They could not believe it. Their hope and their joy had returned. Resurrection bridged the gap between their lack of faith and their renewed hope. They could not wait to make the return trip to Jerusalem to tell the disciples that He had been made known to them in the breaking of the bread, only to discover He had appeared to Simon.

How do we know Him? How can we see him, touch him? Through Word and Sacrament. As New Testament Christians, if we are to recognize him in any sense, we must first learn to see him within the entirety of God’s story.

Scripture, once opaque is opened to us through the risen Christ. Only when we see the Old Testament as reaching its natural climax in Jesus will we have understood it. Equally, we will only understand Jesus himself when we see him as the one to whom scripture points, not only in isolated proof texts, but also in the entire flow of the story.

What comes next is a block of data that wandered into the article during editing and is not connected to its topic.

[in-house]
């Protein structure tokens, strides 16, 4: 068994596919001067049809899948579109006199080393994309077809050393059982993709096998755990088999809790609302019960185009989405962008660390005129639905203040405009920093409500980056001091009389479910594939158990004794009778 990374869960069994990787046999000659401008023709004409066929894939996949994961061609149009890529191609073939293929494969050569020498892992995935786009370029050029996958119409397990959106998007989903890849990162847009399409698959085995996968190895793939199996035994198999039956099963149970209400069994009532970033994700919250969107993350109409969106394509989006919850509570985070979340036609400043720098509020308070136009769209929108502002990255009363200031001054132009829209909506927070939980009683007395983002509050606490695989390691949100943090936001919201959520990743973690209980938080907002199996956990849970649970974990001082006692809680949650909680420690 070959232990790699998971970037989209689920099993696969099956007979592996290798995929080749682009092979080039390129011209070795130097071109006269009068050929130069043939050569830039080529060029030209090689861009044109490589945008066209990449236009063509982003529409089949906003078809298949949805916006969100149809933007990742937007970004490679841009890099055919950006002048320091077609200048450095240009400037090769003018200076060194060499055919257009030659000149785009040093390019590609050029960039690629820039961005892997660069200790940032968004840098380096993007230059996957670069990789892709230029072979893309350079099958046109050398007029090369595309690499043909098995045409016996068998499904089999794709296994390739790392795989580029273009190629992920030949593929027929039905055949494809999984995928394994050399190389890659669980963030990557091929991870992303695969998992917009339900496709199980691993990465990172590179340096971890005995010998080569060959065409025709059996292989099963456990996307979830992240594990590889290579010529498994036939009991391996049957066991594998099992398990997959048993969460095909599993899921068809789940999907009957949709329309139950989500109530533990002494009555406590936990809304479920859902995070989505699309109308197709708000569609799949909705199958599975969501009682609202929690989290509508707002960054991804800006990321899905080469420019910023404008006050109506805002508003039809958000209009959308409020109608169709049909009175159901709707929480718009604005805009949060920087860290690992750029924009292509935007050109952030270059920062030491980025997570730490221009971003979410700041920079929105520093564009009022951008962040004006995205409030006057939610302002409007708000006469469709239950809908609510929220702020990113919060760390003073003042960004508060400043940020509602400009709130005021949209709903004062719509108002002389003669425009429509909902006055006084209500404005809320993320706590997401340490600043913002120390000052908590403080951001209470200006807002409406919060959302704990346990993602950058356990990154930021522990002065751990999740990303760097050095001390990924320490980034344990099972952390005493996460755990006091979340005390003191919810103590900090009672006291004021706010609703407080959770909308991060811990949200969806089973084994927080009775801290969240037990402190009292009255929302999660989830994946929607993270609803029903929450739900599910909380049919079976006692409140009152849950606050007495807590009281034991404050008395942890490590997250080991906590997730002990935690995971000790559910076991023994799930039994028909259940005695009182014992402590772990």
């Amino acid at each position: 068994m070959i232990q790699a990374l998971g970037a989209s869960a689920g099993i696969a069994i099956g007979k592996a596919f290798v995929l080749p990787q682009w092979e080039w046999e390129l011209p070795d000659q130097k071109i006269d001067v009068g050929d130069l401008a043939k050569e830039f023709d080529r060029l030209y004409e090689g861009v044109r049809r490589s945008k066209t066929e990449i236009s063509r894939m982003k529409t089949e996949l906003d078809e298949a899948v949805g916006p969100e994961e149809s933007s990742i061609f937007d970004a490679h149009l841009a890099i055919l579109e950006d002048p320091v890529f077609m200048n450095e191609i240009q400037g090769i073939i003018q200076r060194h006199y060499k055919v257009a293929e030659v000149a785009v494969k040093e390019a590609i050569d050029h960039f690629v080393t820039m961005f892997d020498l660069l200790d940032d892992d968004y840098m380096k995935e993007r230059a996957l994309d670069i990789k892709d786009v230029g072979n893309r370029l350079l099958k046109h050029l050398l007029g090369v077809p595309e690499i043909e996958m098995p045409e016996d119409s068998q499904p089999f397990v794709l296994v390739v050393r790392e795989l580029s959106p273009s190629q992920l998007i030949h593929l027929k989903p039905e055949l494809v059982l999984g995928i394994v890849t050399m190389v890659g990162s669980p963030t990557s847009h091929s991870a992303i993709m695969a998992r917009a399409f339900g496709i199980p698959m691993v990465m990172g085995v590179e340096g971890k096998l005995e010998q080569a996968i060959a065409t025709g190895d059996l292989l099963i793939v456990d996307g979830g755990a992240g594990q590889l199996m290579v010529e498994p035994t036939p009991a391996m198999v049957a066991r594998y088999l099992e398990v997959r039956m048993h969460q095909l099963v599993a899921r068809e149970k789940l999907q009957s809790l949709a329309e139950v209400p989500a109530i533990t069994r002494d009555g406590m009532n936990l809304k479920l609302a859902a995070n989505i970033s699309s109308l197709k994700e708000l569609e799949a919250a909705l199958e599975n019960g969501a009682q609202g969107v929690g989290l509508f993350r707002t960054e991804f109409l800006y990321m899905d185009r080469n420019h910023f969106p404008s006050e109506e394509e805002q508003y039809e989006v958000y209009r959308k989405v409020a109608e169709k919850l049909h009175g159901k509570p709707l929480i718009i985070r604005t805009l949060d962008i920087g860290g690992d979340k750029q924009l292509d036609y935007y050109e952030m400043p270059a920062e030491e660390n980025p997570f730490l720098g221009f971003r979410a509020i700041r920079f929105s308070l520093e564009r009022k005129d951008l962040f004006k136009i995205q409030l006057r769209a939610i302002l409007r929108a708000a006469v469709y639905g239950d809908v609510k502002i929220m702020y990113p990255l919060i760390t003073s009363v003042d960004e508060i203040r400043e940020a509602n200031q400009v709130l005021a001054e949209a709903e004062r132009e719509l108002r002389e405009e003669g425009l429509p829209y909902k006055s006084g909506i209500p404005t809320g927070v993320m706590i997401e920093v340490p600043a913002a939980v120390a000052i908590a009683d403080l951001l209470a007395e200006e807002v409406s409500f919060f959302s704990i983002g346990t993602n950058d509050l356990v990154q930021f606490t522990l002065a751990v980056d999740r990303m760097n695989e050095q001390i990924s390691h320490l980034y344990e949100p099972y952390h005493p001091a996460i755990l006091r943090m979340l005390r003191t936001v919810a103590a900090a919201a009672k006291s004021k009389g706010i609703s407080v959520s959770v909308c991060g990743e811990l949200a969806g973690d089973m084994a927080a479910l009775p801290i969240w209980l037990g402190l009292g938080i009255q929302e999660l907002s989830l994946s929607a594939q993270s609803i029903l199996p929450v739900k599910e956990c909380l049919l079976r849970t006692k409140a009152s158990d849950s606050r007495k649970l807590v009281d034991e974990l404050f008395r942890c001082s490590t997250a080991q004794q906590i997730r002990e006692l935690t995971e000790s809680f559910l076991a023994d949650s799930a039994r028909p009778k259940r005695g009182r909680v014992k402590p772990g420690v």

In the Sacrament of His Body and Blood, we are invited to know him in a very special way. The real presence of the risen Christ is made known to us in the consecrated bread and wine. For this reason, the Eucharist is the central act of Christian worship and has been from the very beginning of the Church’s life. Scripture and Sacrament, word and meal, is joined together at God’s altar.

Take scripture away, and the sacrament becomes a piece of magic. Take the sacrament away, and scripture becomes an intellectual or emotional exercise, detached from real life. Put them together, and you have the center of Christian living, as Luke understands it.

In this resurrection story, Luke invites us on a journey of faith, faith that will take us through anxiety and sorrow to meet the Jesus who has accomplished the Father’s work, and longs to share the secret of it, and the gift of his own presence, with us, his followers.

Hearing Jesus’ voice in scripture, knowing him in the breaking of the bread, is the way that God welcomes us into the fullness of his kingdom, not in some future time, but now, in the midst of our pain and sorrow, our hopes and joys, in the everyday market place of our lives. The risen Lord waits to be recognized and to give us His Peace. Amen+